Introduction: How to Make Led's Pulse on Bass

In this tutorial i am going to show you how to easily make a cool light setup that would be music sensitive.

We are going to build a small circuit in order to drive those led's. The way i deed it was using an atx power supply witch some time ago i converted into a lab power supply ( in witch i integrated the led controller but you can make a small case for it as well.

First of all i need to that opening the power supply case it's dangerous!!! Remember to disconnect it from the wall plug and even after that let it sit for a couple of minutes because the internal capacitors can store a dangerous charge even after that.

The circuit we are going to make is going to work even at low volume because i' ve seen others doing it with a simple transistor but the volume has to be at almost the highest volume in order to work and we are also going to put a small low pass RC filter in order for the led' s to flash only on the bass because otherwise the will stay pretty much on all the time.

Too much talking, let's actually build something!

Step 1: Required Parts

Picture of Required Parts

Needed parts:

1 x pc power supply

1 x lm741 or lm324 or equivalent operational amplifier

1 x prototyping board

1 x switch

1 x Tip31 or equivalent transistor

1 x uF at 25 V or so electrolytic capacitor

3 x 1 kohm resistors

1 x 10 kohm resistor

some copper wire

speaker connector

1 x 3.5 mm female audio jack


- 3.5 mm audio splitter

- a cable with 3.5 mm audio jack a both end's

the type of cables you need depends if you connect it along side the aux or from the amplifier' s out line which usually is an RCA connector so you will need an RCA to 3.5 jack cable


- soldering iron

- screwdriver' s

- patience :))

Step 2: Now Let's F**king Build It!!!

Picture of Now Let's F**king Build It!!!

First off all we need power, so we are going to get it. You don't actually need to open the power supply, you can use the wires that are attached to it already an cut the ones you don't need. If you read my other instructable regarding the lab power supply you'l find out that the green wire need's to be connected to a black wire (ground) in order for the power supply to start. You will need three more wires which are +12 rail (yellow) ground (black) and -12 rail (blue) so make sure to leave them intact in case you cut the rest.

Look at the circuit diagram and understand it. The circuit composes of three main blocks: filtering stage, amplifying stage and led's driving stage. The low pass filter is made using a 1 kohm resistor and a 1 uF capacitor and it's role is to let only the lower frequencies (the bass) to be amplified. The filtered audio signal then goes into the non-inverting input of the op-amp ic, the inverting input is connected between two resistor, 1 kohm resistor connected to ground and 1 10 kohm resistor connected between output and inverting input; those set the gain, in our case the signal will be amplified 11 times. Gain formula is this gain=1+R2/R1. Last stage is just a transistor which drives the led's. You connect the op-amp output to the base of the transistor using a 1 kohm resistor (the transistor must be capable to handle the current passing through the led's so it is a good idea to first measure the current with led's on and refer to transistor' s datasheet to find the collector maximum current "Ic", if the current is higher than that you should mount a small heat-sink on the transistor or get one with much higher current rating). And finally the led's "+" pin is connected on the +12v rail if you have 12v led strip like i have and the "-" pin is connected to the collector of transistor which will open the path to ground, emitter being connected to ground. The way I did it was using a speaker connector like one in the pictures above, so I can easily connect and disconnect the led' s or ad multiple strip's of led's.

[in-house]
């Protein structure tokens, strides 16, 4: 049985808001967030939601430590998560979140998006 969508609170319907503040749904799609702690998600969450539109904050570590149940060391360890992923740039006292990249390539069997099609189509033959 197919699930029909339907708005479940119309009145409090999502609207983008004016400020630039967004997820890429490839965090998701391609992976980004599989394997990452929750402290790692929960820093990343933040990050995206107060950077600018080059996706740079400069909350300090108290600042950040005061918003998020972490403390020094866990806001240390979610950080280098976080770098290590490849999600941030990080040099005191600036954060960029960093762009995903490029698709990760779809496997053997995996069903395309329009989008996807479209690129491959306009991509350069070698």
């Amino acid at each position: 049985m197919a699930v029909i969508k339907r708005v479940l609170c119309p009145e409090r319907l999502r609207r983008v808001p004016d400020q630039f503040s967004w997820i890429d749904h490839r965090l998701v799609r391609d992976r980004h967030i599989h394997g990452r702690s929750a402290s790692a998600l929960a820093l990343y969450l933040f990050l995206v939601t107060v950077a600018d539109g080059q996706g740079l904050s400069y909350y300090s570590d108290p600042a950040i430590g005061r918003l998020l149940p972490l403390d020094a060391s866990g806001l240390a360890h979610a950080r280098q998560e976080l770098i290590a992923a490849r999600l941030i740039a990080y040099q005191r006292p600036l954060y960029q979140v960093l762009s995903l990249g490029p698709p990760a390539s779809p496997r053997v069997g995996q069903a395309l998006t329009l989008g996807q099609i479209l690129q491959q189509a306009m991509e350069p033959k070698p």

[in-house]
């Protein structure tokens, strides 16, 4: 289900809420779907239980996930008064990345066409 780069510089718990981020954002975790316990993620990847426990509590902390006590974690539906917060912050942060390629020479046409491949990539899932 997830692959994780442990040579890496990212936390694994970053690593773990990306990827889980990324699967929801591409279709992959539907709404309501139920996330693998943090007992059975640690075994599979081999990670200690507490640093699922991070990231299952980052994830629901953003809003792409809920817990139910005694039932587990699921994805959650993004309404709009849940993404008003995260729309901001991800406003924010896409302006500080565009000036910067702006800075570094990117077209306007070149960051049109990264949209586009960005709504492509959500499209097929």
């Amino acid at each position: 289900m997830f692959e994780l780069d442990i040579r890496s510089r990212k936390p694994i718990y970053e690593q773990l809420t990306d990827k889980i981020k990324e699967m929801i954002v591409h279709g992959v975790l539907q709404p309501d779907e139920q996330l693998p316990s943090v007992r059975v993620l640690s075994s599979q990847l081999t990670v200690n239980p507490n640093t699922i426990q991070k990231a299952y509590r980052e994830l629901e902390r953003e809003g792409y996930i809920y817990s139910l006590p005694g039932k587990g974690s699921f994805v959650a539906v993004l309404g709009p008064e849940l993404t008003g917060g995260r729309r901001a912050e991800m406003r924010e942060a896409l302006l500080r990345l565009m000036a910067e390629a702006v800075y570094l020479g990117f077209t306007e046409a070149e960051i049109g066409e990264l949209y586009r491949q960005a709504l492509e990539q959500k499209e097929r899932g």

Now you can start putting everything together and solder all connections.

After done soldering take a multimeeter and check connectivity, power.

A small tip if using lm741: power it from +12v to -12v or it won't work because it needs at least 18 V to function. Newer ones like lm324 might work even at 12 V but it is best to power it at a higher voltage to get best results.

Step 3: Testing

Connect all the cables and test the beast.


PallabD (author)2016-10-22

I have a serious question , actually I am trying to make this circuit, and by calculating the resistor watt I found its 144mW for 1k ohm and 14.4mW for 10k ohm, so what watt did you use or can I use 1/4watt for both, please answer. And also in the parts list there is a switch but in the circuit diagram its not there , where should I place it. Again Can I use TIP 122 instead of TIP31 as 122 collector current is 5A continous and 8A peak. And how can I send you PM. Thanks for reading such long post

caisa16 (author)PallabD2016-10-22

1/4 w is more than ok since those are high value resistors, so the current will be small

transistor is ok too and the switch is just for powering the amplifier board assembly, it can work just as well without it.

this is my e- mail adress

PallabD (author)2016-10-21

Excelllent project, and details are easy to undersyand. Thanksa lot for sharing, I was searching for something to secure. This is it.

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